I can’t remember the last time that this category was so crowded. Two of the best performances of the last decade — Denis Lavant in “Holy Motors” and Joaquin Phoenix in “The Master” — are likely to be left out on nomination morning. Although no one was predicting Demian Bichir at this point last year. When a category gets this crowded, surprises often happen. Daniel Day-Lewis is a lock. Nothing else would surprise me.

Bradley Cooper, “Silver Linings Playbook”
Daniel Day-Lewis, “Lincoln”
John Hawkes, “The Sessions”
Hugh Jackman, “Les Misérables”
Denzel Washington, “Flight”

BEST DIRECTOR
Four locks — Ben Affleck, Kathryn Bigelow, Tom Hooper, and Steven Spielberg. One of those four doesn’t get in and jaws hit the floor. The fifth spot is where it gets fun. Ang Lee got the Directors Guild nod yesterday but DGA often doesn’t go 5-for-5 with Oscar. Quentin Tarantino has a lot of love in the Academy but did they all see the movie in time? Will David O. Russell really be left out for the film that Harvey Weinstein has put the most weight behind this season? Might they go international and nominated Michael Haneke for “Amour”? For some reason, and I’ve gone back and forth on this a lot, I’m thinking that the fact that directors vote for directors impacts here and they recognize the achievement of PTA in much the same way they did Terence Malick last year for “Tree of Life.”

Ben Affleck, “Argo”
Paul Thomas Anderson, “The Master”
Kathryn Bigelow, “Zero Dark Thirty”
Tom Hooper, “Les Misérables”
Steven Spielberg, “Lincoln”

BEST PICTURE

Les Misérables
Les Misérables
Photo credit: Universal

There’s not much left to say, is there? The fun here is going to be on the fringe. Do they go 8, 9, or 10? Last year was 9 and most would agree this has been a stronger one for film, so I’m sticking with that digit. If there’s 10, “Moonrise Kingdom” is the tenth. If not, I think it looks like this with all of the other categories underneath. Check back Thursday morning for a full list, Thursday afternoon for a snubs piece, and tune in to “Chicago Tonight” on WTTW on Thursday night for discussion of the Academy’s choices.

Argo
Beasts of the Southern Wild
Django Unchained
Les Misérables
Life of Pi
Lincoln
The Master
Silver Linings Playbook
Zero Dark Thirty

BEST ART DIRECTION
Anna Karenina
Cloud Atlas
The Hobbit: An Unexpected Journey
Les Misérables
Lincoln

BEST CINEMATOGRAPHY
Life of Pi
Lincoln
The Master
Skyfall
Zero Dark Thirty

BEST COSTUME DESIGN
Anna Karenina
Django Unchained
Les Misérables
Lincoln
A Royal Affair

BEST EDITING
Argo
Django Unchained
Lincoln
Skyfall
Zero Dark Thirty

Zero Dark Thirty
Zero Dark Thirty
Photo credit: Sony

BEST MAKEUP
Hitchcock
The Hobbit: An Unexpected Journey
Lincoln

BEST SCORE
Anna Karenina
Argo
Beasts of the Southern Wild
Life of Pi
Lincoln

BEST SONG
The Hobbit
Les Misérables
Skyfall

BEST SOUND EDITING
The Avengers
The Dark Knight Rises
Les Misérables
Skyfall
Zero Dark Thirty

BEST SOUND MIXING
The Avengers
The Dark Knight Rises
Django Unchained
Les Misérables
Skyfall

BEST VISUAL EFFECTS
Cloud Atlas
The Dark Knight Rises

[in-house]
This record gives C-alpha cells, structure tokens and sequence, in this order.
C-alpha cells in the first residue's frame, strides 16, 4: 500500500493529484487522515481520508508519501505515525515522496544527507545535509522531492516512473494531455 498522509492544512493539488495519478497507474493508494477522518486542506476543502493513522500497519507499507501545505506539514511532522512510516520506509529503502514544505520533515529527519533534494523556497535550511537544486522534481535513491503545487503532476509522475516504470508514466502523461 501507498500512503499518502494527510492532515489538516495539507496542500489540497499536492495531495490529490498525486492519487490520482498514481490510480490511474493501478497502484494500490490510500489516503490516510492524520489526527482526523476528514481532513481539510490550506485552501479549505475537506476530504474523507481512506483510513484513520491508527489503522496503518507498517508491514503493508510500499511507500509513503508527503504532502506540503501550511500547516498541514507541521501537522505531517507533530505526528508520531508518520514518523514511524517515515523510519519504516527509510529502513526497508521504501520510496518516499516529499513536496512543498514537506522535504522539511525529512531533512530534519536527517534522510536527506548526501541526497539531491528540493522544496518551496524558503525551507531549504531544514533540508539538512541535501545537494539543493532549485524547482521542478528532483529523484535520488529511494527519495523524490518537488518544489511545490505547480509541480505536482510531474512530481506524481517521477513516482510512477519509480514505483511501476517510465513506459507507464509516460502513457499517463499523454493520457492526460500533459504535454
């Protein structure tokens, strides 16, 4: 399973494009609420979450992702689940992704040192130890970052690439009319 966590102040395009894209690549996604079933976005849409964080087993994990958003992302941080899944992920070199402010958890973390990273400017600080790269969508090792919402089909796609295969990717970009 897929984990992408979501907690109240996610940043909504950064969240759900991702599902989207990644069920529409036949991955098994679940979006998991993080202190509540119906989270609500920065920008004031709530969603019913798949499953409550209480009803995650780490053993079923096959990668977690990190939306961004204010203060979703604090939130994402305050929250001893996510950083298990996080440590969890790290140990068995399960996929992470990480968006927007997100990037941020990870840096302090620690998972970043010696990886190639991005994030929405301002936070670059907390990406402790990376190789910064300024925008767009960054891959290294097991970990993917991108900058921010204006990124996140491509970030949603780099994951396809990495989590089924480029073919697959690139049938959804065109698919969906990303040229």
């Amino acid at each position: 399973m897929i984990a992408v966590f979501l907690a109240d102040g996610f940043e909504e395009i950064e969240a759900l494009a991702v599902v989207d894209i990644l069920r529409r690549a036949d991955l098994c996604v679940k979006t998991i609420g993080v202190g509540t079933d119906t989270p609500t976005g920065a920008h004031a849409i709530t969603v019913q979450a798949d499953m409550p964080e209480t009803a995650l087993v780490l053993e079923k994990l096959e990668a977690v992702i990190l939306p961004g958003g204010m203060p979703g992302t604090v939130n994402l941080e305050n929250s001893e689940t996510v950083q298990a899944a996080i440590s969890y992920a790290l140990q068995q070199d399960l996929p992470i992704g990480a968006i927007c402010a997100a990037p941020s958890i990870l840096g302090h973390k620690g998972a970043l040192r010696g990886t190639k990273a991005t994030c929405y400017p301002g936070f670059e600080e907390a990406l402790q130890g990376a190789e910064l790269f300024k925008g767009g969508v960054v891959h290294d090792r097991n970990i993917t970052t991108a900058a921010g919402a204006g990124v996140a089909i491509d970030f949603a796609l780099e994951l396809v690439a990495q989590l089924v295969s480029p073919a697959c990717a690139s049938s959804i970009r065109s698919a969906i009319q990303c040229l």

The Hobbit: An Unexpected Journey
Life of Pi
Prometheus

BEST ANIMATED FILM
Brave
Frankenweenie
ParaNorman
The Rabbi’s Cat
Wreck-It Ralph

BEST DOCUMENTARY
The Gatekeepers
How to Survive a Plague
The Invisible War
Searching For Sugar Man
This is Not a Film

BEST FOREIGN FILM
Amour
Beyond the Hills
The Intouchables
No
A Royal Affair

HollywoodChicago.com content director Brian Tallerico

By BRIAN TALLERICO
Content Director
HollywoodChicago.com
brian@hollywoodchicago.com

Cass's picture

I think you’ll be

I think you’ll be surprised. Cotillard will get her nomination. Golden Globes, SAG, BAFTA, etc seem to point in that direction. Quvenzhane Wallis’ momentum has died down considerably, while Cotillard’s has only increased. Will Marion win? No. The Best Actress race is clearly a battle between Lawrence and Chastain.

I agree with most of your other predictions, though!

BrianTT's picture

You're Probably Right

But I needed to go out on a limb somewhere. Some might call Dowd that limb but there’s got to be one surprise in lead actor or actress. Might not be Cotillard. Qu could end up beating out Naomi too. Just a guess. That’s all it is. Educating guessing.

Comment viewing options

Select your preferred way to display the comments and click "Save settings" to activate your changes.

User Login

Free Giveaway Mailing

TV, DVD, BLU-RAY & THEATER REVIEWS

  • Chicago International Puppet Theater Festival 2019

    CHICAGO – They’ve got the world on a string – and other forms of bringing inanimate objects to life – at the Chicago International Puppet Theater Festival, which is currently presenting shows all around the city through January 27th, 2019. For more information and to purchase tickets, click here.

  • Little Women: The Musical

    CHICAGO – The story of “Little Women,” by Louisa May Alcott, has been an American institution since its publication in 1869. The story of four girls-to-little-women during the American Civil War, with their indomitable mother holding down the household while their father is away in the war, was a perfect candidate to become a Broadway musical. The Brown Paper Box Co. (BPBCo) is currently presenting a brilliant adaptation of that musical for the storefront stage, and its emotion, music craft and energy is nothing sort of a triumph… this small theater company that could does it again. The show has various evening/matinee performances at the The Strawdog Theatre in Chicago through February 9th, 2018. Click here for more details, including ticket information.

Advertisement



HollywoodChicago.com on Twitter

archive

HollywoodChicago.com Top Ten Discussions
tracker